Confession, Repentance, & The Seven Deadly Sins

Preparing to preach (or teach) a text requires thoughtful application.

I am the chief sinner of “winging it” in application because I spent too much time “preparing and studying the text” and not enough time on “application.” If we stop short of meaningful application and only convey information in an organized fashion, we haven’t done our job.

The Difference Between Confession & Repentance

Aren’t confession and repentance the same thing? I think not. The clear distinction between confession and repentance can bring life to application and illustration. Definitions:

Confession is the event of speaking, praying, or recounting specific sin acts. “God forgive me for sinning against you today when I…”

Repentance is the turning away from self-justifying, self-centered, and self-gratifying pursuits and towards God in Christ. Repentance says, “Not my will be done, but Thy will be done.”

Repentance includes confession, but…

Repentance has to do with the directedness of our every action (in life). Sin acts that we confess before God are clearly selfish and cannot be otherwise. But every day actions like working, loving, thinking, and feeling can be directed in self-centered (sinful) ways or God-centered (glorifying) ways…

We cannot sin to the glory of God, but we can love to the glory of self.

Why Lazy Illustrations Deceive Our People

One way our sermons suffer, and our listeners suffer, is when our sin applications/illustrations focus on easy targets (i.e. the 7 deadly sins) or generic “sinfulness” or “brokenness” (“out there” examples like tabloid gossip, headline news, or “all those” homosexuals). All of these sins are further away from us, often times easier to avoid, and are generally not the sins of our people (insiders are good at not doing “headline” sins).

We must do the difficult task of unmasking temptations and sins in the every day lives of our hearers. Have the loves of our people become distorted and grotesque a la C. S. Lewis’ masterful The Great Divorce? Loves that cease to be training grounds for the highest Love (love-images of the Divine love-Image) and become an end in themselves (religious love); these are “demoniac” loves.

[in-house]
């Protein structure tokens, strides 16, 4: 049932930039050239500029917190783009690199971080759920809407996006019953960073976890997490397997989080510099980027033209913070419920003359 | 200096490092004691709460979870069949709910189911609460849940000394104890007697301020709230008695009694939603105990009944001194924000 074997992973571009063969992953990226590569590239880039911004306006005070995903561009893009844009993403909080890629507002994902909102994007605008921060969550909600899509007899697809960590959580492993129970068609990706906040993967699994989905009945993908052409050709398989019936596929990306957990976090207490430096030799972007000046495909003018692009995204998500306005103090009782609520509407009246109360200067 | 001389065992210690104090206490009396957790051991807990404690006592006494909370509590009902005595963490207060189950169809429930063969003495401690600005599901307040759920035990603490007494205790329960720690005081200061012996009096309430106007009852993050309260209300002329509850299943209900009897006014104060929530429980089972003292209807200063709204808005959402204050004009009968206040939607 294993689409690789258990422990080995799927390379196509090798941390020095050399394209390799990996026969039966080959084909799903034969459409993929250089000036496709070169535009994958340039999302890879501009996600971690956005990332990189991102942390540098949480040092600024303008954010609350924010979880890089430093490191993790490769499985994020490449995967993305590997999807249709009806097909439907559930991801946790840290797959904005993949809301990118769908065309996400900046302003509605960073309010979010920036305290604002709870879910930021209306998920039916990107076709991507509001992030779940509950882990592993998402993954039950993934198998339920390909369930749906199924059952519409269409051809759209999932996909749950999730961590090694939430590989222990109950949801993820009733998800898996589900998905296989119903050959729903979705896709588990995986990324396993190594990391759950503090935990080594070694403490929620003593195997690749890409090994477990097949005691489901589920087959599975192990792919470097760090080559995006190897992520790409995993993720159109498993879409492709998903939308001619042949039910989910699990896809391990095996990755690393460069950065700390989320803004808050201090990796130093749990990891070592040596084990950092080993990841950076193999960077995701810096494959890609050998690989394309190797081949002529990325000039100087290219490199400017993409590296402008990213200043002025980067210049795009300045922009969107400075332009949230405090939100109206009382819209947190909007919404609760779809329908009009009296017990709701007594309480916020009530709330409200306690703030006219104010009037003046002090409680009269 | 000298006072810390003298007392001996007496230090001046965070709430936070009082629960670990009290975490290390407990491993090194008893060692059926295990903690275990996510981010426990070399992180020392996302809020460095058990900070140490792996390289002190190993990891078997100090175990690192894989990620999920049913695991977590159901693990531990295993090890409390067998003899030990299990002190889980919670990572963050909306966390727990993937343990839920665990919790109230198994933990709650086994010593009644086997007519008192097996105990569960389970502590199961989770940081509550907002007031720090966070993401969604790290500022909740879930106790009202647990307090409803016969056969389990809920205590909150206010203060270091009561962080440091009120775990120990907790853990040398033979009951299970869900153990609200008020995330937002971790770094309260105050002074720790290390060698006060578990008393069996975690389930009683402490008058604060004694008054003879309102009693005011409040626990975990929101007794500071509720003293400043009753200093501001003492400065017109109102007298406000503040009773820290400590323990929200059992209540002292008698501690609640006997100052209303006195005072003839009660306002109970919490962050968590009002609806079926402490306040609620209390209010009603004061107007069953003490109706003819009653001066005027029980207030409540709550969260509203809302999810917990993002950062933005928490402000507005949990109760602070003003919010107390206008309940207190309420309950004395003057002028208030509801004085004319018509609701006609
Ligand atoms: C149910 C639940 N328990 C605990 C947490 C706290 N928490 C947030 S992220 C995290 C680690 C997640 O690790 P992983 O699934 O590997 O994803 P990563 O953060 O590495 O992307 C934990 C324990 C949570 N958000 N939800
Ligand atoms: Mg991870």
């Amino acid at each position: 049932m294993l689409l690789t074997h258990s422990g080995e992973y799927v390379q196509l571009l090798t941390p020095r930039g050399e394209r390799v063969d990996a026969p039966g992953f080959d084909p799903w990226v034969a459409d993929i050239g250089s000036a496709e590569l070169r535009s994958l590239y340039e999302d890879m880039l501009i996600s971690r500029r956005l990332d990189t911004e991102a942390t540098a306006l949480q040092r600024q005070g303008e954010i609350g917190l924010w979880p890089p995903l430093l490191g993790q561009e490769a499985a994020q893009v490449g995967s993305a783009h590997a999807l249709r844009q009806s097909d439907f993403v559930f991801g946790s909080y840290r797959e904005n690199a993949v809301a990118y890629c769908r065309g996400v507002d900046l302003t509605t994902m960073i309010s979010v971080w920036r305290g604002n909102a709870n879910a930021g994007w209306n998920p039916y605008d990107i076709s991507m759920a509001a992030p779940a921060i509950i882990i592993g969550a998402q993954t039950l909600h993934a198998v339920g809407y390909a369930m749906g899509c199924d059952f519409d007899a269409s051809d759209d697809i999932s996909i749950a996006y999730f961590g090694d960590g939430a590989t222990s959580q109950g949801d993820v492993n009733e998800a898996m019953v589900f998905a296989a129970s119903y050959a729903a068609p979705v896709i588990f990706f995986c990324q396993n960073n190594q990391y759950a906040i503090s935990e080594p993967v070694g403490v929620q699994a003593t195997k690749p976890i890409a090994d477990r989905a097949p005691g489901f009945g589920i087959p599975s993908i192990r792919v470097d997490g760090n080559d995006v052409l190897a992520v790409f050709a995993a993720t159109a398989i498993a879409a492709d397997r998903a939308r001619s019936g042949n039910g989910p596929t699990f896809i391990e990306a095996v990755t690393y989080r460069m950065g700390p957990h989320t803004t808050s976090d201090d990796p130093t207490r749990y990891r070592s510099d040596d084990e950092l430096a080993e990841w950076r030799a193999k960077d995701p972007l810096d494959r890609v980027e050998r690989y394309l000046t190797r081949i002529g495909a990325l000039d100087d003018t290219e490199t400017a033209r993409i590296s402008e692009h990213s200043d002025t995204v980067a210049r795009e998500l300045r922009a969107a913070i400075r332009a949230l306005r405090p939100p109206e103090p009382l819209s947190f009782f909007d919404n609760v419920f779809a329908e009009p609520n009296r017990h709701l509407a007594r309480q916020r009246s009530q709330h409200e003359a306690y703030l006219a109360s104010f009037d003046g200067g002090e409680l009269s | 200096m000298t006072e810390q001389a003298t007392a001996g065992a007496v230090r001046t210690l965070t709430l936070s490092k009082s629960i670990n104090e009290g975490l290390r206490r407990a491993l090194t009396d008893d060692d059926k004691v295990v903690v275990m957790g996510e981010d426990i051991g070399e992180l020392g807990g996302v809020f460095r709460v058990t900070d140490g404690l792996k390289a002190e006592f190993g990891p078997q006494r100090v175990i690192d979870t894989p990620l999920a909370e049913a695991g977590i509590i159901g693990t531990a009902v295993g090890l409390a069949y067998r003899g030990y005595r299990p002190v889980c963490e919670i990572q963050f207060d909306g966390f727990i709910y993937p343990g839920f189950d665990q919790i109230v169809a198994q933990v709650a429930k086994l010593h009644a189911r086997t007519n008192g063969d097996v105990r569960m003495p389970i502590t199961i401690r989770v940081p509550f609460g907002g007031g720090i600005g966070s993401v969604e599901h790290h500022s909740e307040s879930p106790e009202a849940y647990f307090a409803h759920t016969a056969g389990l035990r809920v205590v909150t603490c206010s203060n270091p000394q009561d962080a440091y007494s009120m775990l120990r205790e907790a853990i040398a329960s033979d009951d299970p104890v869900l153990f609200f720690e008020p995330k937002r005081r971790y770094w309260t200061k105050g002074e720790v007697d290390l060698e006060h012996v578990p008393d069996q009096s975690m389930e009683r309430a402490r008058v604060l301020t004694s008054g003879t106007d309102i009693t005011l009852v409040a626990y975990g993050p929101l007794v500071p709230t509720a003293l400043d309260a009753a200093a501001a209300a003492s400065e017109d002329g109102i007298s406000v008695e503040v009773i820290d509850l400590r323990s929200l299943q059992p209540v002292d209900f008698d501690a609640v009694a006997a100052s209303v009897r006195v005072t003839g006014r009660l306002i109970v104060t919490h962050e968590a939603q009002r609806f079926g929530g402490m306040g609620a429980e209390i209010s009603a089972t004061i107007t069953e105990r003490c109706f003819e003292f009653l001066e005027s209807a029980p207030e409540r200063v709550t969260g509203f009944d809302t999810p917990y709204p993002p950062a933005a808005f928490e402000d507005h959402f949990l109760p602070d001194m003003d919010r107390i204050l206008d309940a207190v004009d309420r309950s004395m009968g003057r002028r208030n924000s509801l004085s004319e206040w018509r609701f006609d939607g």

• What do our people obsess about and twist into little idols?
  • What good things have become god things?
  • How do stay-at-home moms, elderly curmudgeons, or know-it-all pastors self-justify in light of this text?

Note to self: illustrate that; apply that.

Why The Repentance/Confession Distinction Matters For Application

To call people to repentance means more (certainly not less) than confession of sin. It means doing the difficult work of exposing the directedness of every pursuit: singing worship to God, preaching a sermon, washing the dishes, disciplining our children, and walking the dog.

Followers of Christ are a tangled mess of self-justifying doing and God-glorifying doing. Repentance is not an action or a moment in time, but it is the direction or flow of our entire life. As C. S. Lewis said (my paraphrase from Mere Christianity), “Repentance is not what we do to get back to God, it is the very process of getting back to God.” To paint a picture: a life of repentance flows toward God within the River of Life and constantly resists the inclination to swim upstream towards myself (the Dead Sea of selfishness).

“Repent, for the kingdom of heaven is here.” (Matthew 4:17) The first words of Jesus’ public ministry were not a call to get on your knees and list out before God all of your sins. Jesus’ call to war against the principalities and powers was a declaration of directedness:

  • Leave everything and follow me.
  • Turn from yourself and turn to me.
  • Die to self, and live to God.
  • Stop following after whores (Ezekiel 17) and know your true Love.
  • Repent, for the kingdom of heaven is here.

Repentance is not an event. Repentance is simply a description of a life well lived.